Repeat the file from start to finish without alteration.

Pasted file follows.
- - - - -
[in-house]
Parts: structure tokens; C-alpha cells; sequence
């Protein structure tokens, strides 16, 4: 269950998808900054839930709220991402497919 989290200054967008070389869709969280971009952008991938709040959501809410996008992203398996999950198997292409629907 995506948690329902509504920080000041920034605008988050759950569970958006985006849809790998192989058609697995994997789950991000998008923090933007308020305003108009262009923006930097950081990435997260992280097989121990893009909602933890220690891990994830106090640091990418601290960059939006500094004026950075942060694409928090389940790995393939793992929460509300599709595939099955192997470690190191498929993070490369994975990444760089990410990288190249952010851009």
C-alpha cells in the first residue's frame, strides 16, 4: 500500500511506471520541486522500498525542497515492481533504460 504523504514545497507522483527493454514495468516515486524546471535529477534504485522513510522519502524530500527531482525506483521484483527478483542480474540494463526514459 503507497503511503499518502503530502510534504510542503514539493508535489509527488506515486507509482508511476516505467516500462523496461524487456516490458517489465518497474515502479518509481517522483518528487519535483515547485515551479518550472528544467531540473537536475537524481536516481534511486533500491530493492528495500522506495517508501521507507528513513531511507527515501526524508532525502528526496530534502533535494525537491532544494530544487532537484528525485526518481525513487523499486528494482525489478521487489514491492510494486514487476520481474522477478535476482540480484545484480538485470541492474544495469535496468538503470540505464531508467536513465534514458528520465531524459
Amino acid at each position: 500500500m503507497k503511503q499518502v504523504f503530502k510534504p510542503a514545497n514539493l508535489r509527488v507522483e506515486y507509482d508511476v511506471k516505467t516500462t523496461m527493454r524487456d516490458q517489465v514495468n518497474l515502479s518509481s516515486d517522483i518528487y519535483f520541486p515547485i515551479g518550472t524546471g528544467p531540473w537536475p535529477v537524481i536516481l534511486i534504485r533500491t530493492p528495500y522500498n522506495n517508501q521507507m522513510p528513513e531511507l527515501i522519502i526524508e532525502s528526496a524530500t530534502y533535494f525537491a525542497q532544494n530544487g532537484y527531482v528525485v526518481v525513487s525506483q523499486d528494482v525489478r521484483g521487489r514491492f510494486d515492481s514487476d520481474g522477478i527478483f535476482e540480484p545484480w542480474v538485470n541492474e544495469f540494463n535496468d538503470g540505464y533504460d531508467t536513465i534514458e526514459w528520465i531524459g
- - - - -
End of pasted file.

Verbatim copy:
[in-house]
Parts: structure tokens; C-alpha cells; sequence
């Protein structure tokens, strides 16, 4: 269950998808900054839930709220991402497919 989290200054967008070389869709969280971009952008991938709040959501809410996008992203398996999950198997292409629907 995506948690329902509504920080000041920034605008988050759950569970958006985006849809790998192989058609697995994997789950991000998008923090933007308020305003108009262009923006930097950081990435997260992280097989121990893009909602933890220690891990994830106090640091990418601290960059939006500094004026950075942060694409928090389940790995393939793992929460509300599709595939099955192997470690190191498929993070490369994975990444760089990410990288190249952010851009």
C-alpha cells in the first residue's frame, strides 16, 4: 500500500511506471520541486522500498525542497515492481533504460 504523504514545497507522483527493454514495468516515486524546471535529477534504485522513510522519502524530500527531482525506483521484483527478483542480474540494463526514459 503507497503511503499518502503530502510534504510542503514539493508535489509527488506515486507509482508511476516505467516500462523496461524487456516490458517489465518497474515502479518509481517522483518528487519535483515547485515551479518550472528544467531540473537536475537524481536516481534511486533500491530493492528495500522506495517508501521507507528513513531511507527515501526524508532525502528526496530534502533535494525537491532544494530544487532537484528525485526518481525513487523499486528494482525489478521487489514491492510494486514487476520481474522477478535476482540480484545484480538485470541492474544495469535496468538503470540505464531508467536513465534514458528520465531524459
Amino acid at each position: 500500500m503507497k503511503q499518502v504523504f503530502k510534504p510542503a514545497n514539493l508535489r509527488v507522483e506515486y507509482d508511476v511506471k516505467t516500462t523496461m527493454r524487456d516490458q517489465v514495468n518497474l515502479s518509481s516515486d517522483i518528487y519535483f520541486p515547485i515551479g518550472t524546471g528544467p531540473w537536475p535529477v537524481i536516481l534511486i534504485r533500491t530493492p528495500y522500498n522506495n517508501q521507507m522513510p528513513e531511507l527515501i522519502i526524508e532525502s528526496a524530500t530534502y533535494f525537491a525542497q532544494n530544487g532537484y527531482v528525485v526518481v525513487s525506483q523499486d528494482v525489478r521484483g521487489r514491492f510494486d515492481s514487476d520481474g522477478i527478483f535476482e540480484p545484480w542480474v538485470n541492474e544495469f540494463n535496468d538503470g540505464y533504460d531508467t536513465i534514458e526514459w528520465i531524459g